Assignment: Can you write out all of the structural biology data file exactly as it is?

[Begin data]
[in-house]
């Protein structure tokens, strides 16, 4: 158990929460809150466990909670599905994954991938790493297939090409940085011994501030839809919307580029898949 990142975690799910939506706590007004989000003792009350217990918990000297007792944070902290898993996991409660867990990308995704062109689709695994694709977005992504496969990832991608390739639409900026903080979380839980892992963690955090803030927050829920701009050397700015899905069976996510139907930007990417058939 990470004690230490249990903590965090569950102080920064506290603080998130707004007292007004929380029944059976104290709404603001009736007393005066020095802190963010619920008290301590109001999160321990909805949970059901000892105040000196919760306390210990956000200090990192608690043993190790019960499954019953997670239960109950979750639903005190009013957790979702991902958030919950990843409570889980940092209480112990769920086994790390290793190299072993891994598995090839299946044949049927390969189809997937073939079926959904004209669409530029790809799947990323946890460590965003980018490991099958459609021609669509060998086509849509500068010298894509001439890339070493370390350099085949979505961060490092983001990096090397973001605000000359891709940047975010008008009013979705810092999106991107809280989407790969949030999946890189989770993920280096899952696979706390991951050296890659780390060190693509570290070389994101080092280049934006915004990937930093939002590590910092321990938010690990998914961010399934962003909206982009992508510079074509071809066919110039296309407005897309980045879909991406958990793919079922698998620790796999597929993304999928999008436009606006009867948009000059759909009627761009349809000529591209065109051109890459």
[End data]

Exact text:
[in-house]
């Protein structure tokens, strides 16, 4: 158990929460809150466990909670599905994954991938790493297939090409940085011994501030839809919307580029898949 990142975690799910939506706590007004989000003792009350217990918990000297007792944070902290898993996991409660867990990308995704062109689709695994694709977005992504496969990832991608390739639409900026903080979380839980892992963690955090803030927050829920701009050397700015899905069976996510139907930007990417058939 990470004690230490249990903590965090569950102080920064506290603080998130707004007292007004929380029944059976104290709404603001009736007393005066020095802190963010619920008290301590109001999160321990909805949970059901000892105040000196919760306390210990956000200090990192608690043993190790019960499954019953997670239960109950979750639903005190009013957790979702991902958030919950990843409570889980940092209480112990769920086994790390290793190299072993891994598995090839299946044949049927390969189809997937073939079926959904004209669409530029790809799947990323946890460590965003980018490991099958459609021609669509060998086509849509500068010298894509001439890339070493370390350099085949979505961060490092983001990096090397973001605000000359891709940047975010008008009013979705810092999106991107809280989407790969949030999946890189989770993920280096899952696979706390991951050296890659780390060190693509570290070389994101080092280049934006915004990937930093939002590590910092321990938010690990998914961010399934962003909206982009992508510079074509071809066919110039296309407005897309980045879909991406958990793919079922698998620790796999597929993304999928999008436009606006009867948009000059759909009627761009349809000529591209065109051109890459």